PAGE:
Speaking to Church leaders from across the Americas on Nov. 16, Archbishop Chaput noted that God is calling us “to build a new 'New World' – a world of mercy, justice, patience and love.”
“The biggest obstacle to that new 'New World' is not the enemies who hate us, and not the unbelievers who revile the Church and the Gospel,” he said.
“The biggest obstacle is the Old World that lives in our own hearts, even in those of us who are bishops, and maybe especially in some of us who are bishops: our pride, our cowardice, our lack of trust in the promises of God.”
The archbishop addressed a gathering of bishops, priests, religious and lay leaders from North, Central and South America, assembled for a four-day conference on “Our Lady of Guadalupe, Star of the New Evangelization on the American Continent.”
The conference was sponsored by the Pontifical Commission for Latin America, the Knights of Columbus, the Basilica of Our Lady of Guadalupe, and the Higher Institute of Guadalupan Studies.
It built on a similar gathering in Rome last year and drew from Bl. Pope John Paul II's exhortation “Ecclesia in America,” examining the role and mission of the Church throughout the region, with an emphasis on Our Lady of Guadalupe.
Despite progress in cooperation and dialogue throughout the American Church in recent years, grave problems abound in the modern world, Archbishop Chaput said, and the Church must respond to this reality, with all of its confusion, anxieties and indifference.
He spoke of the crippling poverty that exists particularly in the southern part of America, such as in the slums of Brazil.
“Poverty is an acid that destroys human kinship. It burns away the bonds of mutual love and obligation that make individuals into a community,” he said, adding that poverty brings with it a host of other problems ranging from homelessness to human trafficking.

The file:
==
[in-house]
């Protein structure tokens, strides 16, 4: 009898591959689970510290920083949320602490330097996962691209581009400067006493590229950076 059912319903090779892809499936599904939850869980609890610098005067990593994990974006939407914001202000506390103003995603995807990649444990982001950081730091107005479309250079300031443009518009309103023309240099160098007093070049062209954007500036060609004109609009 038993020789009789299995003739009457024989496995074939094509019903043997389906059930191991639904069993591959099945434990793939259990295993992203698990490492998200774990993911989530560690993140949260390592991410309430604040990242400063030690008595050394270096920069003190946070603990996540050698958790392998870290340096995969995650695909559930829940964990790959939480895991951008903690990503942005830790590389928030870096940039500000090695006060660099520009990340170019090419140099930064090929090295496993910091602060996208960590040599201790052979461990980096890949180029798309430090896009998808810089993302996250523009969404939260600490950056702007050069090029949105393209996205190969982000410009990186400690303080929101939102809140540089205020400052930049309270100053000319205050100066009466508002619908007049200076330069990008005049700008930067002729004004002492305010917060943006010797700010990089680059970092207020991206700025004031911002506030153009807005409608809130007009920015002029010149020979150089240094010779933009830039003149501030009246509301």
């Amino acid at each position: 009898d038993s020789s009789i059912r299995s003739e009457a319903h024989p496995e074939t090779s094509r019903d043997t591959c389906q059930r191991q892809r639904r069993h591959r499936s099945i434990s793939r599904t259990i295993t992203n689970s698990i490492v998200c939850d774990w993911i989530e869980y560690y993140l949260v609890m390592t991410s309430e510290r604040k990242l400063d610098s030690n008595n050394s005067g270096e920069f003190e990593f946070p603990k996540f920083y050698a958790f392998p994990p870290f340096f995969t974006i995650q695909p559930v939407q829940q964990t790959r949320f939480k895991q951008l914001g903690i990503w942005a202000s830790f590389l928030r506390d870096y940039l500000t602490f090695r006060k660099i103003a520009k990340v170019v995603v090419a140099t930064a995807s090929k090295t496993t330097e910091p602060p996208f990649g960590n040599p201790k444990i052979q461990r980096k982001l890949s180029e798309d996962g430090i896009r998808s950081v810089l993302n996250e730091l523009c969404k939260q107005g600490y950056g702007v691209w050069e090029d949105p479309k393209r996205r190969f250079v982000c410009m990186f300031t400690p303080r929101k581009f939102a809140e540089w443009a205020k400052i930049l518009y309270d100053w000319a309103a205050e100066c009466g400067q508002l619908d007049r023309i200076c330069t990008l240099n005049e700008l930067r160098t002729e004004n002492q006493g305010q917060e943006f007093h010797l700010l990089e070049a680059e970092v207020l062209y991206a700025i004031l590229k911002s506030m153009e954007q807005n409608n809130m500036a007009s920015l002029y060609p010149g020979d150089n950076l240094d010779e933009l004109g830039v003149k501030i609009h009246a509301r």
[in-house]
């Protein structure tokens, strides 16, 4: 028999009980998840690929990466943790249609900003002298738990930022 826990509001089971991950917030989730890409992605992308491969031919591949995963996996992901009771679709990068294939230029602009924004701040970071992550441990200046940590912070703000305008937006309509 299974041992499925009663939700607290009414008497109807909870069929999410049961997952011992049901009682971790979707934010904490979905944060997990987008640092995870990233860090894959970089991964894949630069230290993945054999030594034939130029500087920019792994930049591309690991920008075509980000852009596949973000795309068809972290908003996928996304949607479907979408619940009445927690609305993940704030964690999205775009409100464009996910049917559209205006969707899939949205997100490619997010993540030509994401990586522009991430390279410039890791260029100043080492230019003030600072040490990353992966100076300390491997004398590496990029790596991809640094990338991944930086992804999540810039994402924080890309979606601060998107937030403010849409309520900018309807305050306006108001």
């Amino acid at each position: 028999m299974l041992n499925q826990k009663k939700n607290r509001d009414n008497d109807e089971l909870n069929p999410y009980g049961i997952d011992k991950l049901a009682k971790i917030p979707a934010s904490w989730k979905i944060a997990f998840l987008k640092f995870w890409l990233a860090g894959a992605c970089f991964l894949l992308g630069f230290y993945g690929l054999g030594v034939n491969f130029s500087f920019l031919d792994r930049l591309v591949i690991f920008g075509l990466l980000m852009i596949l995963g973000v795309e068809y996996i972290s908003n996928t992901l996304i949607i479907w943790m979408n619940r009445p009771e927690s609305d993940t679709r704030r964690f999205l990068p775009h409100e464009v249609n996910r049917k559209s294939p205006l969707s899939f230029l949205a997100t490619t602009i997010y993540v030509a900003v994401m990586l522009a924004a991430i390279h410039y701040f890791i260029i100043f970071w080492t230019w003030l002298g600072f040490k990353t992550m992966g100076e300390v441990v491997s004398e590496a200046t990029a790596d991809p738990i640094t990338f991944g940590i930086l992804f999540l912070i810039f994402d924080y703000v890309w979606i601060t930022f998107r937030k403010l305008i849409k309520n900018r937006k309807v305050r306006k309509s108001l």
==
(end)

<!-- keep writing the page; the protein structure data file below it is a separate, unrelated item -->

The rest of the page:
Even in the U.S., the wealthiest nation in the world, one in six people is now living below the poverty line, and these people are often ignored, he noted. Furthermore, despite its wealth, the United States is not exempt from “the moral poverty that comes from an advanced culture relentlessly focused on consuming more of everything.”
This culture, which focuses on satisfying the self while ignoring the needs of others, is “like a parasite of the soul,” which leaves people “constantly eating but constantly hungry for something more – all the while starving the spirit that makes us truly human.”
Moral poverty distorts attitudes towards life, marriage and sexuality, breeding depression, greed and more violence, he said. Robbed of meaning in life, much of the contemporary world numbs itself on consumer comforts, becoming “a cocoon of narcotics, from pornography and abortion to crack cocaine.”
Noting the grave consequences of the drug trade, from poverty and despair to prostitution, corruption and murder, the archbishop argued that the real solution lies not in decriminalizing the drug trade, but in “deeper social and political reform.”
Poverty and drugs feed on each other, he observed, and yet both also reveal a deeper “crisis of identity and purpose” which can be seen throughout the Americas.
“Real human development takes more – much more – than better science, better management and better consumer goods, though all these things are wonderful in their place. Human happiness can’t be separated from the human thirst for meaning.”
Therefore, he reflected, efforts that aim solely at satisfying material needs will always fall short of fully serving the human person.
This is also true in responding to other attacks on human dignity, particularly on the family, which is threatened by the “cult of abortion,” the disintegration of marriages, the loneliness of the elderly and laws that “cripple a family’s right to survive and find work, even across borders when necessary.”
In searching for answers, he said, we must remember that “material, programmatic solutions to problems like these, no matter how good they might be, will never work unless they begin with direct human contact and the tenderness of Christian love.”